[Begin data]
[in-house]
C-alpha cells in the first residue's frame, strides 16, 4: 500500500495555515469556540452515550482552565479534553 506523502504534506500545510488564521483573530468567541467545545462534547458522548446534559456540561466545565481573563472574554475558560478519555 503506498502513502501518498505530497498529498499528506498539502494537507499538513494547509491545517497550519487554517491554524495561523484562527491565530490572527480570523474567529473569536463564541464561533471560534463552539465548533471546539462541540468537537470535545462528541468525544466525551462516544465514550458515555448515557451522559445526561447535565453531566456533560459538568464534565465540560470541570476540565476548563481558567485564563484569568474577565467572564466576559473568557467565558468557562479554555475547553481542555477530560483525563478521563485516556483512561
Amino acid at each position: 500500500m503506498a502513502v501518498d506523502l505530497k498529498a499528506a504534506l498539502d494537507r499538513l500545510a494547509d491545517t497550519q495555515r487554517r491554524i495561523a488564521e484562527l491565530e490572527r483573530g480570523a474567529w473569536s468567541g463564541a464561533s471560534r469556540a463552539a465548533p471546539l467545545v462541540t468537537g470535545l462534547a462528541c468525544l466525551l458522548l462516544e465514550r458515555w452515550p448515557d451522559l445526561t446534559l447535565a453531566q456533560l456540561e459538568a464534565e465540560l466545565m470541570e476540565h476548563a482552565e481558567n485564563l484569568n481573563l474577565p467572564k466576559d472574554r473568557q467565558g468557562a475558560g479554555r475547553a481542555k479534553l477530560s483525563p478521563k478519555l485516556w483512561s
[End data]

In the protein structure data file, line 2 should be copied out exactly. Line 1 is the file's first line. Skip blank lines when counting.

C-alpha cells in the first residue's frame, strides 16, 4: 500500500495555515469556540452515550482552565479534553 506523502504534506500545510488564521483573530468567541467545545462534547458522548446534559456540561466545565481573563472574554475558560478519555 503506498502513502501518498505530497498529498499528506498539502494537507499538513494547509491545517497550519487554517491554524495561523484562527491565530490572527480570523474567529473569536463564541464561533471560534463552539465548533471546539462541540468537537470535545462528541468525544466525551462516544465514550458515555448515557451522559445526561447535565453531566456533560459538568464534565465540560470541570476540565476548563481558567485564563484569568474577565467572564466576559473568557467565558468557562479554555475547553481542555477530560483525563478521563485516556483512561